Mr. Harada is a big brother, and he really cares about the people around him. He doesn’t make people nervous when he talks with them, and when I visit him, he doesn’t let me say, ‘Is it okay if I stay here? Like Mr. Harada, Ms. Mikuni, and Ms. Miyuki Nakajima, everyone was completely relaxed, and they made me feel as if they were really talking to me here, not on the stage or behind a CRT. -They made me feel as if they were really talking to me here.

Photo: Koki Nagahama

When we started to talk about the play in depth, Harada told me, “You have to play the play seriously.
Those words are important words that I still repeat to myself.

I think he meant that I should go all the way until I enjoy myself (even though I have to be nervous on stage).

To prepare for his role in “Dotsuitarunen,” a Japanese film about boxing that was screened in 1989 and later won the Blue Ribbon Award, Harada fished for dummies in his yard and trained five to six hours a day in boxing. Like Harada, I want to be a person who is not overwhelmed when I am with him. And when it comes time for me to step out on the stage, I want to be prepared enough to enjoy myself.

Why did I start coming to Nasu as a volunteer?

When I think about it, the overseas directors that Mr. Ueno has worked with, such as the aforementioned David LeBeau and Robert Alan Ackerman, have said the same thing as the “greats” that he has worked with in the past.

It’s always relaxing,” “Hako! It’s good to have that natural feeling.

This constant reminder to “relax” and “unwind” has made Ueno more aware of the importance of relaxing her shoulders, and has led her to create new work. Mr. Ueno started “hako’s be exercise”. The “hako’s be exercise,” which Ms. Ueno started, is in high demand, especially overseas, as a “theater exercise” to relax in the theater world. Ms. Ueno continues.

Theater exercise, to put it simply, is training to know oneself and to communicate with others. It is mainly used by actors, but the more I tried it, the more I thought it would be great if ordinary people could have it too.

In the world of actors, you suddenly have to become lovers with the person you are playing the role of ‘Nice to meet you’, every day. How do you bridge that tense distance? This point is not limited to actors, but can also be applied to couples who have quarrels, or to parents and children who are in the rebellious stage of life, and it helps to relax the heart. In fact, I’ve even done the exercise for foreign insurance salesmen.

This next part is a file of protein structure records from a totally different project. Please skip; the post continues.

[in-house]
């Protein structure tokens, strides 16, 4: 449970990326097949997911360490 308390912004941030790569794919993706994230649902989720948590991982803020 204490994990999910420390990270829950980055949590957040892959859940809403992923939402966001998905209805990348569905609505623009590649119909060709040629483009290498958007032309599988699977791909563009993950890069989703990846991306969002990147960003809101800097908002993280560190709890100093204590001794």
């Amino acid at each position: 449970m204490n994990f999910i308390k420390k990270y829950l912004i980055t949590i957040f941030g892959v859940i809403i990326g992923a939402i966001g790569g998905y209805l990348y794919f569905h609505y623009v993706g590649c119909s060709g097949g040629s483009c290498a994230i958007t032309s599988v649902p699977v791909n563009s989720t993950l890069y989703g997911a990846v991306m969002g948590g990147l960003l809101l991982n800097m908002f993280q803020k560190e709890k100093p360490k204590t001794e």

In October last year, after the declaration of a state of emergency for the new coronavirus was lifted, she began to visit the Mori no Owl Club, a living and learning salon in Nasu-machi, northern Tochigi Prefecture, once a month.
A friend of mine, who runs a day-care service, asked me to sing for her, and I started coming as a volunteer. Ms. Ueno, who also relieves stiff shoulders with her unique breathing and stretching techniques, was delighted to correct the tone deafness of the elders by calling it “Karaoke Day.

One of the participants said, “I haven’t heard live singing in 20 years. I was moved to tears. I feel like all the people I’ve met and all the things I’ve honed as my art through their help are for this purpose.

This year marks the 40th anniversary of Ms. Ueno’s joining Takarazuka.

“Meguru, meguru yo, jidai wa meguru…”

As Miyuki Nakajima’s song “Jidai” says, in life, there are encounters and partings, but that is all part of fate. If I can share the blessings of good fate with as many people as possible that I meet for the first time, I will be happy.

With a verse from Miyuki Nakajima’s “Jidai”, which I adore from the bottom of my heart, in my heart, I will continue to go to places where I am needed.

In 1994, she appeared in “The Double-headed Eagle” directed by David LeBeau at the Kobe Oriental Theater. His co-stars included Rei Asami, Shinichi Tsutsumi, Jiro Dan, and Takahide Tashiro (photo: courtesy of TPT/Theater Project Tokyo).
At her birthday concert (hosted by hacopain) held before the spread of the new coronavirus, she tried her hand at Indian dance (photo: courtesy of the artist).
Her casual gestures during the interview look the same as when she is performing on stage (Photo: Koki Nagahama)
Photo: Koki Nagahama
  • Photo by Koki Nagahama